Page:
Complications of Intra-Arterial tPA for Iatrogenic Branch Retinal Artery Occlusion: A Case Report through Multimodal Imaging and Literature Review.

Mihai Mititelu // Publications // Sep 13 2021

PubMed ID: 34577886

Author(s): Dalzotto K, Richards P, Boulter TD, Kay M, Mititelu M. Complications of Intra-Arterial tPA for Iatrogenic Branch Retinal Artery Occlusion: A Case Report through Multimodal Imaging and Literature Review. Medicina (Kaunas). 2021 Sep 13;57(9). pii: 963. doi: 10.3390/medicina57090963. PMID 34577886

Journal: Medicina (Kaunas, Lithuania), Volume 57, Issue 9, Sep 2021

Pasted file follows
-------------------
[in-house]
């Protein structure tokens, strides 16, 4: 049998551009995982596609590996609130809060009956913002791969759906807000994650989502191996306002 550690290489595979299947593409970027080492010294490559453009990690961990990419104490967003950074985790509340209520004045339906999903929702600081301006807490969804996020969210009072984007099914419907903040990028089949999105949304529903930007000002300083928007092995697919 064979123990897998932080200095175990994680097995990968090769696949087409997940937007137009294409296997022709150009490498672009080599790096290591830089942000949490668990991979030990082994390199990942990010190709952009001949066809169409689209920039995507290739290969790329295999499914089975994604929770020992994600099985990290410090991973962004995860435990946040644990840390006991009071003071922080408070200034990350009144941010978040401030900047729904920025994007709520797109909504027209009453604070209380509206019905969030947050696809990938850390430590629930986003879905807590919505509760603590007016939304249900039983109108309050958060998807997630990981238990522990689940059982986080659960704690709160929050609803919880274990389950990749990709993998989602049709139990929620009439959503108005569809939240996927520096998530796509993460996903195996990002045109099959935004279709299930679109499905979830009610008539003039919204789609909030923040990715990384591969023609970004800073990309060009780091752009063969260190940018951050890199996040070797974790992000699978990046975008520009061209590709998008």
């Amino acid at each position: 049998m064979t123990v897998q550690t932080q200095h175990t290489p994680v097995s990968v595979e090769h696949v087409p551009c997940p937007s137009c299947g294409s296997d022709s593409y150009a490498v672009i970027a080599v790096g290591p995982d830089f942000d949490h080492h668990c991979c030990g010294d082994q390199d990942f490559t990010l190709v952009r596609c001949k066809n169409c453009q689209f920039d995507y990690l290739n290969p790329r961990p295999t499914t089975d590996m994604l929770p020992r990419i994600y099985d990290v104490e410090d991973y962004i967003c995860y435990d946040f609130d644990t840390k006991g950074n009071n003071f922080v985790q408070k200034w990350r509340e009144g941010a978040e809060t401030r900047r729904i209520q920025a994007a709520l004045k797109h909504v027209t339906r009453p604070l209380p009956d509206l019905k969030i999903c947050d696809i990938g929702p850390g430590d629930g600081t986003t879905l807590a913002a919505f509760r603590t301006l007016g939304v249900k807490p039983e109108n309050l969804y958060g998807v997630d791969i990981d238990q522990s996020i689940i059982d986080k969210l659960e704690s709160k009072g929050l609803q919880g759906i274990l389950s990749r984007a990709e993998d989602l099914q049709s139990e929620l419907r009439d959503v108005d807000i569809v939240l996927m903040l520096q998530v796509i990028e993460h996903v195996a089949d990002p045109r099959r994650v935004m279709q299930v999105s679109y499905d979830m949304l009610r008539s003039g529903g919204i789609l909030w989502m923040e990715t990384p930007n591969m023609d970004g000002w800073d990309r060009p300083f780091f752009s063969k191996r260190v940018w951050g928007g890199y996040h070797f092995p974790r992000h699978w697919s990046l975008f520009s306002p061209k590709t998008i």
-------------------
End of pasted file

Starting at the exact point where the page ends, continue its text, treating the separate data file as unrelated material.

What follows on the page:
Background and Objectives: To document, through multimodal imaging, the post-procedural clinical course and visual outcome of a patient who received intra-arterial tissue plasminogen activator (tPA) for acute iatrogenic branch retinal artery occlusion (BRAO), and to review the literature and guidelines regarding the use of tPA for retinal arterial occlusions. Methods: A 28-year-old female patient who sustained an iatrogenic BRAO and subsequently received intra-arterial tPA was followed through her post-interventional course of 3 months with serial exams and multimodal imaging, including color fundus photography, visual field testing, spectral domain optical coherence tomography (SD-OCT), and OCT angiography (OCT-A). Results: A patient with history of left internal cerebral artery (ICA) aneurysm and baseline visual acuity (VA) of 20/20 developed an acutely symptomatic BRAO after undergoing a neuroendovascular procedure and was acutely treated with tPA through the left ophthalmic artery. At two weeks follow-up, a central posterior pole hemorrhage was noted although VA was preserved. A superior altitudinal defect was shown on automated perimetry. VA dropped to 20/50 at 7 weeks follow-up and hyperreflective material deep to the attachment between the posterior hyaloid and the internal limiting membrane (ILM) consistent with hemorrhage was noted on SD-OCT. At 11 weeks follow-up, VA returned to 20/20, SD-OCT revealed a membrane bridging the foveal depression, OCT-A showed decreased vascularity in the inferior macula, and the visual field defect was stable by automated perimetry. Conclusions: Intraocular hemorrhage is a possible complication of intra-arterial tPA administration for BRAO, and a careful analysis of risks, benefits, and goals of this procedure must be considered by both provider and patient before such intervention.